In addition to the history and culture covered by Thomas, there are some more interesting aspects of Bilbao, that make it an excellent choice for professors who teach the history of Spain or Spanish history. Bilbao had a noticeably controversial evolution in moving form an industrial city that was slowly falling apart and losing its appeal, as well as productivity. Instead of using the population of Bilbao’s money to try to reinvest into the industry, a decision was instead made to spend 228.3 million dollars on the creation of an art museum, which happened to be the aforementioned Guggenheim Museum.
The reasoning behind this situation came from a desire to use innovation to fix the ongoing economic issues going on in Bilbao around the 1990s regarding their huge unemployment rate and uncertainty due to industry not providing enough for the city. With an unemployment rate of approximately 25 percent, accompanied with the floods that destroyed parts of the city as well as jobs in 1983, and a lack of efficient public transport, the city of Bilbao was left with little choice but to take a gamble to increase the quality of life and satisfaction of its citizens, as well as a solution to the economic problems present. Along with the development of the Guggenheim Museum, an airport was built, a brand-new subway line to help improve public transport, and leisure/business complexes were added to the city to help promote economic diversity. This was just the start of the plans the government of Bilbao had that led to the city being nicknamed “the city of services.” To put into perspective, about 67 percent of all economic activity that occurs in Bilbao can be attributed to the service sector, with only 24 percent coming from industry, despite Bilbao previously being an industrialized city.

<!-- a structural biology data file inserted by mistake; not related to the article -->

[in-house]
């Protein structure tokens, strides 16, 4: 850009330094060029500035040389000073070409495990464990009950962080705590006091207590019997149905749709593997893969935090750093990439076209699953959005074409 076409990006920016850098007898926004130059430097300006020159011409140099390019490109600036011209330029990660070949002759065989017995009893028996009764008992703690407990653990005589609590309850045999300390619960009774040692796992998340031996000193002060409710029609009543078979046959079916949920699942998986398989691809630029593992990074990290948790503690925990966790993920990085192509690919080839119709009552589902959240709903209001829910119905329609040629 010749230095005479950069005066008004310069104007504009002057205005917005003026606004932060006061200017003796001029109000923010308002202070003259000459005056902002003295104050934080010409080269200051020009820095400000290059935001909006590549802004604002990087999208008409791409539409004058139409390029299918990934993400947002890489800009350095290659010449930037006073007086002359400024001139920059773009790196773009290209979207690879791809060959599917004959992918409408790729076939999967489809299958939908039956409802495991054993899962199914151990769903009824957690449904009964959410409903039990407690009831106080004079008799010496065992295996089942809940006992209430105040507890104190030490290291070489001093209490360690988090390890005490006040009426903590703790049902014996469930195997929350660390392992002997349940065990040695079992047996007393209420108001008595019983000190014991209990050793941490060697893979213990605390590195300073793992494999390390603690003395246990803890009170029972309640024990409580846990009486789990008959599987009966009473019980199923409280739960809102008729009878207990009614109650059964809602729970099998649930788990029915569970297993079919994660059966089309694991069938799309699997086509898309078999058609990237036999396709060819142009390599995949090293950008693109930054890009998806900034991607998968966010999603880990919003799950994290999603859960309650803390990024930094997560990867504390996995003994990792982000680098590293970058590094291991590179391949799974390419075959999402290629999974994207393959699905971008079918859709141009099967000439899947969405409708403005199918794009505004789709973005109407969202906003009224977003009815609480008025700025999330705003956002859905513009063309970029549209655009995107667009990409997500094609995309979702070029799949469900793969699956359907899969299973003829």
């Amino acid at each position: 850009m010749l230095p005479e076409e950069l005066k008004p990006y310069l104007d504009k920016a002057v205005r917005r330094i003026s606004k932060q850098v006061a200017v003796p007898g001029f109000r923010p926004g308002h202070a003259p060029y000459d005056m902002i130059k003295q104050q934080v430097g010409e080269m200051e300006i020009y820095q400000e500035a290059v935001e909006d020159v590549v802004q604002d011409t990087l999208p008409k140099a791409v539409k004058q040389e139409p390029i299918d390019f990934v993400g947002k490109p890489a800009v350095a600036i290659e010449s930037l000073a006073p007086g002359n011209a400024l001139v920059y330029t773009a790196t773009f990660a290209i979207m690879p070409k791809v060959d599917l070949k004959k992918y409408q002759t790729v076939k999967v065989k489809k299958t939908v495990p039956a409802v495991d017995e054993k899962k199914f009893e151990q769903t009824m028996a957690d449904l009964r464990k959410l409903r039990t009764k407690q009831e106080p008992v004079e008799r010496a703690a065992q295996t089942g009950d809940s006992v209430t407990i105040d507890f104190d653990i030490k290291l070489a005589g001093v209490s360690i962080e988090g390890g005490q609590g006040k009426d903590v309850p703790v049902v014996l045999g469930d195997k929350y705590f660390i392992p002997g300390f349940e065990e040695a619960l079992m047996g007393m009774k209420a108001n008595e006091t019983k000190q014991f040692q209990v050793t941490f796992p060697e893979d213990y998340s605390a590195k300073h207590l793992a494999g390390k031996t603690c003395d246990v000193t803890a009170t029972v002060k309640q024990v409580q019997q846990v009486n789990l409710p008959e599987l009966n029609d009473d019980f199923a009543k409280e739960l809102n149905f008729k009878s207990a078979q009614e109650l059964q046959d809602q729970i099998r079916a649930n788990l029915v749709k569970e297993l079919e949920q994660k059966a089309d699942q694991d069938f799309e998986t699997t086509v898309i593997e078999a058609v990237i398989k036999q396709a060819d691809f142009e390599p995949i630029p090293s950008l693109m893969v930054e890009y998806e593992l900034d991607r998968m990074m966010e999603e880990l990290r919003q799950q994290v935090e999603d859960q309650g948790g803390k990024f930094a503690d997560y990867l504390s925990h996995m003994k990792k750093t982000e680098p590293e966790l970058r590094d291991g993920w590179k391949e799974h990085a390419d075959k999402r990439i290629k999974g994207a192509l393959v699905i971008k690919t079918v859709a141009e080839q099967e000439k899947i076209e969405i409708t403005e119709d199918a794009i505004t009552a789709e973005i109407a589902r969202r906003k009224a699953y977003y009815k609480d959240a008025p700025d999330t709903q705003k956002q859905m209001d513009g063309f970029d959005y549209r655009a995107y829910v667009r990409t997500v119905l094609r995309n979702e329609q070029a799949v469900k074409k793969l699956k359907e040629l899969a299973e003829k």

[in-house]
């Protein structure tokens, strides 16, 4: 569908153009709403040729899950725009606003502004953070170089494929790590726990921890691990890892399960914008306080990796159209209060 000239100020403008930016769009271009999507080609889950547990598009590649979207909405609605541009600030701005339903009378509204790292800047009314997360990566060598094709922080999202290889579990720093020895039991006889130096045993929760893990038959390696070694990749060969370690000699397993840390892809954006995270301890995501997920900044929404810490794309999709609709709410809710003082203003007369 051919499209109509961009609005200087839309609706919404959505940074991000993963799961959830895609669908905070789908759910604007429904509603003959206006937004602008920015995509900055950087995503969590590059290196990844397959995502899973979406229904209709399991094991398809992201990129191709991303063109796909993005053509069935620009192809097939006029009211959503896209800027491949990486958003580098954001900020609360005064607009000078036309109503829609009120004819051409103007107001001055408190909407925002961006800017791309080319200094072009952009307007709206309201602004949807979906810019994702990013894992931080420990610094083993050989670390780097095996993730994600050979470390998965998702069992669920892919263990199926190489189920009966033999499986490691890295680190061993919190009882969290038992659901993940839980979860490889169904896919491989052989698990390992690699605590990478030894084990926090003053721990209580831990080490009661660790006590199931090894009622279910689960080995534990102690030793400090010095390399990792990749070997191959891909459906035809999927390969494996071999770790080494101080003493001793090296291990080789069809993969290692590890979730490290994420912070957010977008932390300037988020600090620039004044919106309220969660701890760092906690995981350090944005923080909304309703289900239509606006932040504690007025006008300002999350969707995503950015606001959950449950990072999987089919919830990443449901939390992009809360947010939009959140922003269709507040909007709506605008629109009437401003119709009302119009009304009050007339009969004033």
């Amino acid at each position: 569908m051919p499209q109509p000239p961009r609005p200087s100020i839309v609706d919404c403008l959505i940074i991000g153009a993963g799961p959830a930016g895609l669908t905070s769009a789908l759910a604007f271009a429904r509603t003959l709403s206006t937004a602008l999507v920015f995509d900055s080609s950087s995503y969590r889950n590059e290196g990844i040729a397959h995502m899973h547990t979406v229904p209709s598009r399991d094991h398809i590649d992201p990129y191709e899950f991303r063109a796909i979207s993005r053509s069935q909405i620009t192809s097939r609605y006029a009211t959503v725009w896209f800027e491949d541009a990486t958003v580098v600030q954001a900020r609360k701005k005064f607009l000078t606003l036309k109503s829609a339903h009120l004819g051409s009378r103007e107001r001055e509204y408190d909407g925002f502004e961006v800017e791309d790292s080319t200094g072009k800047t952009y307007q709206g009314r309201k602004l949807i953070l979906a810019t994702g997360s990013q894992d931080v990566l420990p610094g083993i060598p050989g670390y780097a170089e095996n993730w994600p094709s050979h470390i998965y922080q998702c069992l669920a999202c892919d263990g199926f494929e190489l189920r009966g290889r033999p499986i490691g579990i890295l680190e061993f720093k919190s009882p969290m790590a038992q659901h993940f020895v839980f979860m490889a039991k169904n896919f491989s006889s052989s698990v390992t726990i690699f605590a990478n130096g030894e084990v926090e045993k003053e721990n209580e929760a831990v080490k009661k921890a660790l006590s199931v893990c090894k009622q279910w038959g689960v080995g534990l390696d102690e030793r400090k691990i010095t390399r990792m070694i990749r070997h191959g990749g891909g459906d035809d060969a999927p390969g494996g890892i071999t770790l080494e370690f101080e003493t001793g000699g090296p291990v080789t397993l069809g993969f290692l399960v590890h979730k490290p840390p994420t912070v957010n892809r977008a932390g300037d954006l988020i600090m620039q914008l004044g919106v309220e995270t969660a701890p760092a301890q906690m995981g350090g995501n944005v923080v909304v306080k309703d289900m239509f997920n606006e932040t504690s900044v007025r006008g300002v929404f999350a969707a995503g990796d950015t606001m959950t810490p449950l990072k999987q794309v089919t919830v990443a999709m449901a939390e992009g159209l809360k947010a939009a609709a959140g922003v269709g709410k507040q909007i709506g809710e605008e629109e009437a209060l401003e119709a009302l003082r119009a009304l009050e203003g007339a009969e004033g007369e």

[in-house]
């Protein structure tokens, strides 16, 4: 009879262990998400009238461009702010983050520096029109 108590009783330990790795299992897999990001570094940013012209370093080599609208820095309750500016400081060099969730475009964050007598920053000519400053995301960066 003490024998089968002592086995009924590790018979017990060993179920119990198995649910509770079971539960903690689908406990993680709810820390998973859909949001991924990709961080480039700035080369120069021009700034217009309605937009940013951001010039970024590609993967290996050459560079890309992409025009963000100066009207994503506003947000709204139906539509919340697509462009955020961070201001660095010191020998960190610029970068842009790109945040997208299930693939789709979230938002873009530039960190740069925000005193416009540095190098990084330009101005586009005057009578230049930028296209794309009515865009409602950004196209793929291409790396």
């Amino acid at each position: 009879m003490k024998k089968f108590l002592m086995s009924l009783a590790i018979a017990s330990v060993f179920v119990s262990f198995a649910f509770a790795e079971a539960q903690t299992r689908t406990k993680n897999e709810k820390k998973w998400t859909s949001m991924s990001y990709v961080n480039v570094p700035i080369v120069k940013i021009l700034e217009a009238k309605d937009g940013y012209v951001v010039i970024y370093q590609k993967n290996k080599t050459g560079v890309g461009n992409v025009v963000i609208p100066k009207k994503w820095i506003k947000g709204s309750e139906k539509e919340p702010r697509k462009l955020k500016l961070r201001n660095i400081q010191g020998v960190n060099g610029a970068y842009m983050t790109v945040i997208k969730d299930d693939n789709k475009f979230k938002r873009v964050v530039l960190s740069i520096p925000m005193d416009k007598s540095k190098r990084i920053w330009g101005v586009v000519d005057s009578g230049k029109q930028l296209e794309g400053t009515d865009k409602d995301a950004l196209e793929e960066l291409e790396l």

Part of the draw that makes the history of Bilbao interesting, is that cities and mostly countries, will resort to far more drastic changes to their way of operating to fix economic decline or unemployment. It has been seen a multitude of times throughout history, that oligarchies, communism, fascism, and other methods or shifts of ideology have been used when a country is in rapid decline and needs a way to get back on its feet. While this is not a one-to-one comparison, since Bilbao is a city and not a country, I still think the risky decision to diversify the city to be a tourist attraction rather than a city of industry should be appreciated as being a rare choice (especially a successful one in terms of putting their bets on an art museum) in history. Bilbao has kept its ideals of providing a satisfying experience and healthy environment for its people form its transformation to a tourist city to current day. For example Bilbao’s implementation plan that spanned from 2011-2015 allocated 10 percent of the budget for promotion of programming, strengthening of business/public facility networks, and cultural events to encourage creativity and to help make all manner of artistic endeavors profitable. It would prove challenging to find a city with a more interesting history to choose for your study abroad program, especially when it comes to Spain.